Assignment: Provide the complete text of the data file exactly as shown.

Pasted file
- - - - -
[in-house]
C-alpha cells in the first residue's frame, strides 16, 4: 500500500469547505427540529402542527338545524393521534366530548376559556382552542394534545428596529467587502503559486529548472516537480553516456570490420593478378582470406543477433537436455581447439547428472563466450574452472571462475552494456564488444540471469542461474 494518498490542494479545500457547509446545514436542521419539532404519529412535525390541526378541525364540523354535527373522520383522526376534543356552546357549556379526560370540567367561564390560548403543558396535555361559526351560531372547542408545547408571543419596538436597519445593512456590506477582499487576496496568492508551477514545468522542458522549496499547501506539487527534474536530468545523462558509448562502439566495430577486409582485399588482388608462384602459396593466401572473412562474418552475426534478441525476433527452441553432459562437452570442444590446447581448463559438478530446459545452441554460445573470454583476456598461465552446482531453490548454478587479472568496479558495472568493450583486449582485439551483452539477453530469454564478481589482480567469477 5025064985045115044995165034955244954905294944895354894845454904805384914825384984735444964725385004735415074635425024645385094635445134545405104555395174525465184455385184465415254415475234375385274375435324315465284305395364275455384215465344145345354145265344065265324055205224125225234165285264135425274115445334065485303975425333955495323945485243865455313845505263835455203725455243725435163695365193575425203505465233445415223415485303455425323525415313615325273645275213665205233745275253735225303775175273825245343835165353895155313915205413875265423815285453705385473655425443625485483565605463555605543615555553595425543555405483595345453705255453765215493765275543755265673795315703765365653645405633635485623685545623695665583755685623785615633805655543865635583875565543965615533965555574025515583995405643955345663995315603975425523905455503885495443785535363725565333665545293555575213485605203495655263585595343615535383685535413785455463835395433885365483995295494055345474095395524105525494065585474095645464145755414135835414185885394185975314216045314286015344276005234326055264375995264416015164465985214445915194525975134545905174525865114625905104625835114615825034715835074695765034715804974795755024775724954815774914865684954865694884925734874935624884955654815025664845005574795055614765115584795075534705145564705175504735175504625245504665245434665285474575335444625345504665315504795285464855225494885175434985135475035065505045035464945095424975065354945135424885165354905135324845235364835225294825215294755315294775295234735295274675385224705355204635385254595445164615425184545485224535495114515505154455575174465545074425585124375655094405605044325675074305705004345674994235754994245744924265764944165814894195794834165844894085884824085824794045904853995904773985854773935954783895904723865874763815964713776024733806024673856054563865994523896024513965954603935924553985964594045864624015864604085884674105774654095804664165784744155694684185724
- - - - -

[in-house]
C-alpha cells in the first residue's frame, strides 16, 4: 500500500469547505427540529402542527338545524393521534366530548376559556382552542394534545428596529467587502503559486529548472516537480553516456570490420593478378582470406543477433537436455581447439547428472563466450574452472571462475552494456564488444540471469542461474 494518498490542494479545500457547509446545514436542521419539532404519529412535525390541526378541525364540523354535527373522520383522526376534543356552546357549556379526560370540567367561564390560548403543558396535555361559526351560531372547542408545547408571543419596538436597519445593512456590506477582499487576496496568492508551477514545468522542458522549496499547501506539487527534474536530468545523462558509448562502439566495430577486409582485399588482388608462384602459396593466401572473412562474418552475426534478441525476433527452441553432459562437452570442444590446447581448463559438478530446459545452441554460445573470454583476456598461465552446482531453490548454478587479472568496479558495472568493450583486449582485439551483452539477453530469454564478481589482480567469477 5025064985045115044995165034955244954905294944895354894845454904805384914825384984735444964725385004735415074635425024645385094635445134545405104555395174525465184455385184465415254415475234375385274375435324315465284305395364275455384215465344145345354145265344065265324055205224125225234165285264135425274115445334065485303975425333955495323945485243865455313845505263835455203725455243725435163695365193575425203505465233445415223415485303455425323525415313615325273645275213665205233745275253735225303775175273825245343835165353895155313915205413875265423815285453705385473655425443625485483565605463555605543615555553595425543555405483595345453705255453765215493765275543755265673795315703765365653645405633635485623685545623695665583755685623785615633805655543865635583875565543965615533965555574025515583995405643955345663995315603975425523905455503885495443785535363725565333665545293555575213485605203495655263585595343615535383685535413785455463835395433885365483995295494055345474095395524105525494065585474095645464145755414135835414185885394185975314216045314286015344276005234326055264375995264416015164465985214445915194525975134545905174525865114625905104625835114615825034715835074695765034715804974795755024775724954815774914865684954865694884925734874935624884955654815025664845005574795055614765115584795075534705145564705175504735175504625245504665245434665285474575335444625345504665315504795285464855225494885175434985135475035065505045035464945095424975065354945135424885165354905135324845235364835225294825215294755315294775295234735295274675385224705355204635385254595445164615425184545485224535495114515505154455575174465545074425585124375655094405605044325675074305705004345674994235754994245744924265764944165814894195794834165844894085884824085824794045904853995904773985854773935954783895904723865874763815964713776024733806024673856054563865994523896024513965954603935924553985964594045864624015864604085884674105774654095804664165784744155694684185724